Winter ready: the importance of nutrition and lifestyle

With winter looming and a global pandemic still very much a part of our lives, now is the time to think about optimising our health and building a resilient immune system. 


To ensure survival, our immune system is our body’s defence mechanism designed to seek and destroy unwanted organisms and damaging molecules in a constantly changing environment. COVID-19 is a virus which is detected in the body as a ‘non-self’ invader. This triggers an adaptive immune system response which is tailored to attack the virus, and develop an ‘immunological memory’ to enable a targeted and efficient response if we experience a repeat exposure to the same virus. 

How to support a healthy immune system

To function optimally, our immune system requires key nutrients and a healthy lifestyle. During this global pandemic, we find ourselves facing unprecedented stress with new challenges to our mental health and well-being due to lockdown and anxiety of contracting the virus. This only adds to the increasing family and work pressures that are already commonplace in the modern-day world.

With insufficient vitamin D intake during the winter months in the UK, and Western diets being low in nutrients and high in refined, processed foods, our immune system’s resilience is inevitably facing a challenge when we clearly need it the most. 

Personalised nutritional therapy can help you identify specific factors that could be affecting your resilience and immune health. These can include nutritional deficiencies, bacterial imbalances in the gut (80% of our immune system resides in our gut), impaired digestion and absorption of nutrients.

Lifestyle factors such as chronic stress and poor quality sleep can also impact our resilience. Certain environmental factors place a burden on our health and immune systems such as smoking, caffeine, alcohol, poor air quality and exposure to toxins. Other dietary factors which increase the burden on our immune system include allergenic, processed and sugary foods in our diet.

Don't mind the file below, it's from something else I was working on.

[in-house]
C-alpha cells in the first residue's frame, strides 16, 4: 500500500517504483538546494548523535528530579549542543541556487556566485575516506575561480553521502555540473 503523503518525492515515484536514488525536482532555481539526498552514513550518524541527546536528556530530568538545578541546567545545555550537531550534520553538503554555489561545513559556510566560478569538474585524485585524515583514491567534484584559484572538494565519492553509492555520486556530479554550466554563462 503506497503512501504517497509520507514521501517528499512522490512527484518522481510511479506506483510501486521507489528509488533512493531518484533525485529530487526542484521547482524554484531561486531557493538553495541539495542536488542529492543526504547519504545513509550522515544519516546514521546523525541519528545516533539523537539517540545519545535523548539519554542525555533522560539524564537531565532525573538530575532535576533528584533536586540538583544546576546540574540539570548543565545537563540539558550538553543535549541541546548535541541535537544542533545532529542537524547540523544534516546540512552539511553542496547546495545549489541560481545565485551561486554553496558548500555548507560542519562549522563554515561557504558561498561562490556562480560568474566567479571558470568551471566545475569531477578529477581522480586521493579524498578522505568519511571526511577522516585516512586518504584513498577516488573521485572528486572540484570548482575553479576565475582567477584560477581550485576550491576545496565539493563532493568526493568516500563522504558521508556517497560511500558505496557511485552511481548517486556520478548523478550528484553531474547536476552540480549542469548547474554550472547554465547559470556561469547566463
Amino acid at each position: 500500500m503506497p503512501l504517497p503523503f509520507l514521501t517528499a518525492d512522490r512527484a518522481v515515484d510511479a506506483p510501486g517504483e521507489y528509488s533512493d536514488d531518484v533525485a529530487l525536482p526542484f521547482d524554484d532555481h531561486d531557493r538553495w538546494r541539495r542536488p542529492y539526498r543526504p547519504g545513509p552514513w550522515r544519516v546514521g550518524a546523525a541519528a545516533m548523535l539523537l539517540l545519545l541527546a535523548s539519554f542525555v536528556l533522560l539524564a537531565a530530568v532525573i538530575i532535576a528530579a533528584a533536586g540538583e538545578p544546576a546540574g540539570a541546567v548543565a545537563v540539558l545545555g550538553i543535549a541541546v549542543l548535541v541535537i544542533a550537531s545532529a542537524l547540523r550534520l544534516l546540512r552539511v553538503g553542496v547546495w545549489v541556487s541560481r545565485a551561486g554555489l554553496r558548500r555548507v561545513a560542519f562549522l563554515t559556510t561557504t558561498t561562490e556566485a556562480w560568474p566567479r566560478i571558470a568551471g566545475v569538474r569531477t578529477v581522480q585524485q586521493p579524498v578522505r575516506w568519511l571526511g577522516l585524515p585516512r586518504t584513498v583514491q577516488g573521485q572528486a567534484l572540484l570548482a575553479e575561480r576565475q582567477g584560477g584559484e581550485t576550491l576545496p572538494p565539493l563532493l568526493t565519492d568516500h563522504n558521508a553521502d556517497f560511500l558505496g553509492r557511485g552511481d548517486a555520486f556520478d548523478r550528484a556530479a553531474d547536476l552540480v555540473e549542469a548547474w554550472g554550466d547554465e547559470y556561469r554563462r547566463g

Eating well-balanced, healthy and regular meals containing good quality protein, healthy fats and a diverse array of brightly-coloured, plant-based foods will help to provide us with the key nutrients required to promote an anti-inflammatory and immune-supportive diet. Inflammatory foods such as refined, processed and sugary foods should be avoided. Basically, eat ‘real food’ -  anything that grows on the land, in the soil, grazes on the land or swims in the sea.

Lady chopping vegetables

Key nutrients

There are key nutrients that we can use specifically to support our immune system by including them in our diet and/or through additional supplementation when it is felt that diet alone may not be sufficient. These include:

  • Vitamin A – supports the body’s ability to fight infection, particularly respiratory infections, and helps maintain gut integrity.
  • Vitamin C – extremely effective against a broad range of viruses and essential to maintaining a healthy immune system.
  • Vitamin D – enhances the immune system response and modulates inflammation, particularly in upper respiratory tract infections.
  • Selenium – supports the body’s defence system and increases glutathione activity, a powerful antioxidant to enhance function.